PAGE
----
Most Americans were unaware during that time that two groups, The Shining Path, and Tupac Amaru, were going around blowing up houses and buildings with innocent people inside. Despite the fact that there were few tourists in those days, my parents and twin brothers traveled there in 1978 to visit Machu Picchu. Had I known how dangerous it was, I would have been more worried. Peru has changed for the better over the years and tourism is now its most rapidly growing industry. It also boasts 2 of the top restaurants in the world. (Central in Lima, Astrid y Gaston, Lima)
All of Zarate’s siblings have become successful despite the obstacles they faced. Their mantra was, “Poor doesn’t have to be dirty.” Zarate says, “Peruvians do not like handouts. They prefer exchanges.” As a teen, he sold food on the streets, in popups and worked as a caterer. His family members helped him travel to London where he worked in restaurants for 13 years. His first job there was at Benihana where he started as a dishwasher and worked his way up to Hibachi chef.
Peruvian Cuisine has the best ingredients in the world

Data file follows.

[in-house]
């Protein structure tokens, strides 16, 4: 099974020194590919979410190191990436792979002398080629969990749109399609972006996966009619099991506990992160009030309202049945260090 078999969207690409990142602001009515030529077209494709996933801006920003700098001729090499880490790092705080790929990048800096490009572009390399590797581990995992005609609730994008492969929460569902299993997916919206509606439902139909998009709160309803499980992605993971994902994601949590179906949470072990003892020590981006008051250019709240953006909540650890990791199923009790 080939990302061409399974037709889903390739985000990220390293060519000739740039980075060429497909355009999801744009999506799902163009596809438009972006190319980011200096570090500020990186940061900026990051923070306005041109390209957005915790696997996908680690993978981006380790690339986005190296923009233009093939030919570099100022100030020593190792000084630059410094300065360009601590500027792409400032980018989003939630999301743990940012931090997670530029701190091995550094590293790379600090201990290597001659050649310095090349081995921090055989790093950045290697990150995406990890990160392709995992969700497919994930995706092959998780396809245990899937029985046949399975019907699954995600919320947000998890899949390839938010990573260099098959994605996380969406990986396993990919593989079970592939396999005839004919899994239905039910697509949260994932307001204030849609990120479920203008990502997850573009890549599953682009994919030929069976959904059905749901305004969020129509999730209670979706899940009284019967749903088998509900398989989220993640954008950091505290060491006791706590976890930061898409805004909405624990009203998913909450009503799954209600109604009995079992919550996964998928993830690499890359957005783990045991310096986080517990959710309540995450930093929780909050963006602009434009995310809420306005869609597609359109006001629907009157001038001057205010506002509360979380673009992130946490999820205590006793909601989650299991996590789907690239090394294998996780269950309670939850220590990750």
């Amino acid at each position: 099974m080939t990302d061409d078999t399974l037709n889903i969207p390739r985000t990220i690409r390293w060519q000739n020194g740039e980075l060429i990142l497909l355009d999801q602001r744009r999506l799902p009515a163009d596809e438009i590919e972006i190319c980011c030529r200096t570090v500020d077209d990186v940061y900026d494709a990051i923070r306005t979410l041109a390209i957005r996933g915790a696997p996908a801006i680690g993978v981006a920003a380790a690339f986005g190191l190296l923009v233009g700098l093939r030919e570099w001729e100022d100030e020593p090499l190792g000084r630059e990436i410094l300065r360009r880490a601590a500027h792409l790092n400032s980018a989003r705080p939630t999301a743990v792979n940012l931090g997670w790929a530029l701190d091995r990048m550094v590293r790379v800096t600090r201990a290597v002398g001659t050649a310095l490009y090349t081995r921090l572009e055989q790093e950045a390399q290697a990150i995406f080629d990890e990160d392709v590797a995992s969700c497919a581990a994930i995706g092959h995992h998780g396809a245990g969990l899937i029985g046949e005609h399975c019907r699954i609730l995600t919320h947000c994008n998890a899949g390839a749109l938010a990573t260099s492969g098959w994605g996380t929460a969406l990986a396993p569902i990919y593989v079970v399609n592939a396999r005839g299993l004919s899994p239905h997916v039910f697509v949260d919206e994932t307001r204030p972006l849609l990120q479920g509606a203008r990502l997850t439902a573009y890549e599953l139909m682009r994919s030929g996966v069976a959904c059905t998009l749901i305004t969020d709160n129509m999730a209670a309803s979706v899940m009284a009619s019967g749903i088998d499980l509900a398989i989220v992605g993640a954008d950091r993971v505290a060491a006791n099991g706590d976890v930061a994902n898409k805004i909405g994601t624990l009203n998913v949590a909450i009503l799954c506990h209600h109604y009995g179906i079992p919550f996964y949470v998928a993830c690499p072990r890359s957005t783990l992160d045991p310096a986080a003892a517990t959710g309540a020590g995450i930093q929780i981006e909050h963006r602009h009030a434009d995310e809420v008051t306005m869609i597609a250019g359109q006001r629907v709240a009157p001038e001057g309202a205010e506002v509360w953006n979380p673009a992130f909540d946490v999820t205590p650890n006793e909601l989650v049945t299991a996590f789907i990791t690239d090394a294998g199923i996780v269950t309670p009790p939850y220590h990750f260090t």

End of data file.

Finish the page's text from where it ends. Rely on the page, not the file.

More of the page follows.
Potatoes originated in Peru. The country has over 3,000 varieties, including sweet potatoes. The Spaniards brought them back to Europe, where they became a staple in Ireland.
Tomatoes were also first cultivated in the Andes Mountains of Peru, Bolivia, Chile, and Ecuador. Can you imagine Italian food without tomato sauce?
Quinoa, known as “the mother grain” comes from the Andes. It’s become a trendy and highly touted “health” food in America.
Maca is a root vegetable from the Andes that’s made into a powder and is sometimes used as a substitute for chocolate. It’s a superfood and is known as “the Peruvian Viagra.”
Camu Camu is a low growing shrub that grows in the Amazon jungle of Peru. It produces a red/purple cherry-like fruit and is stronger in acidity than Kiwi. It’s also considered to be a superfood.
Traditional Peruvian Recipes
Seco de Cordero is a Peruvian dish that has a Moroccan influence. It’s a lamb stew with spices like cumin and cilantro.
Aji de Gallina is a shredded chicken stew and one of the most traditional dishes in Peru. It’s made with old bread soaked in milk.
Arroz Chaufa is a Peruvian fried rice dish that’s a mix of Peruvian and Chinese cuisines. Chinese influenced cuisine in Peru is called Chifa.
Ceviche –The natives of the Peruvian Coast ate an ancient dish of raw fish and seaweed or tumbo (a type of Passion Fruit). Moorish women who were taken in the war when the Catholic Spanish Kings conquered Granada arrived in Peru with Pizarro’s soldiers. They brought bitter oranges and limes that were used to marinate the raw fish which is now known as Ceviche.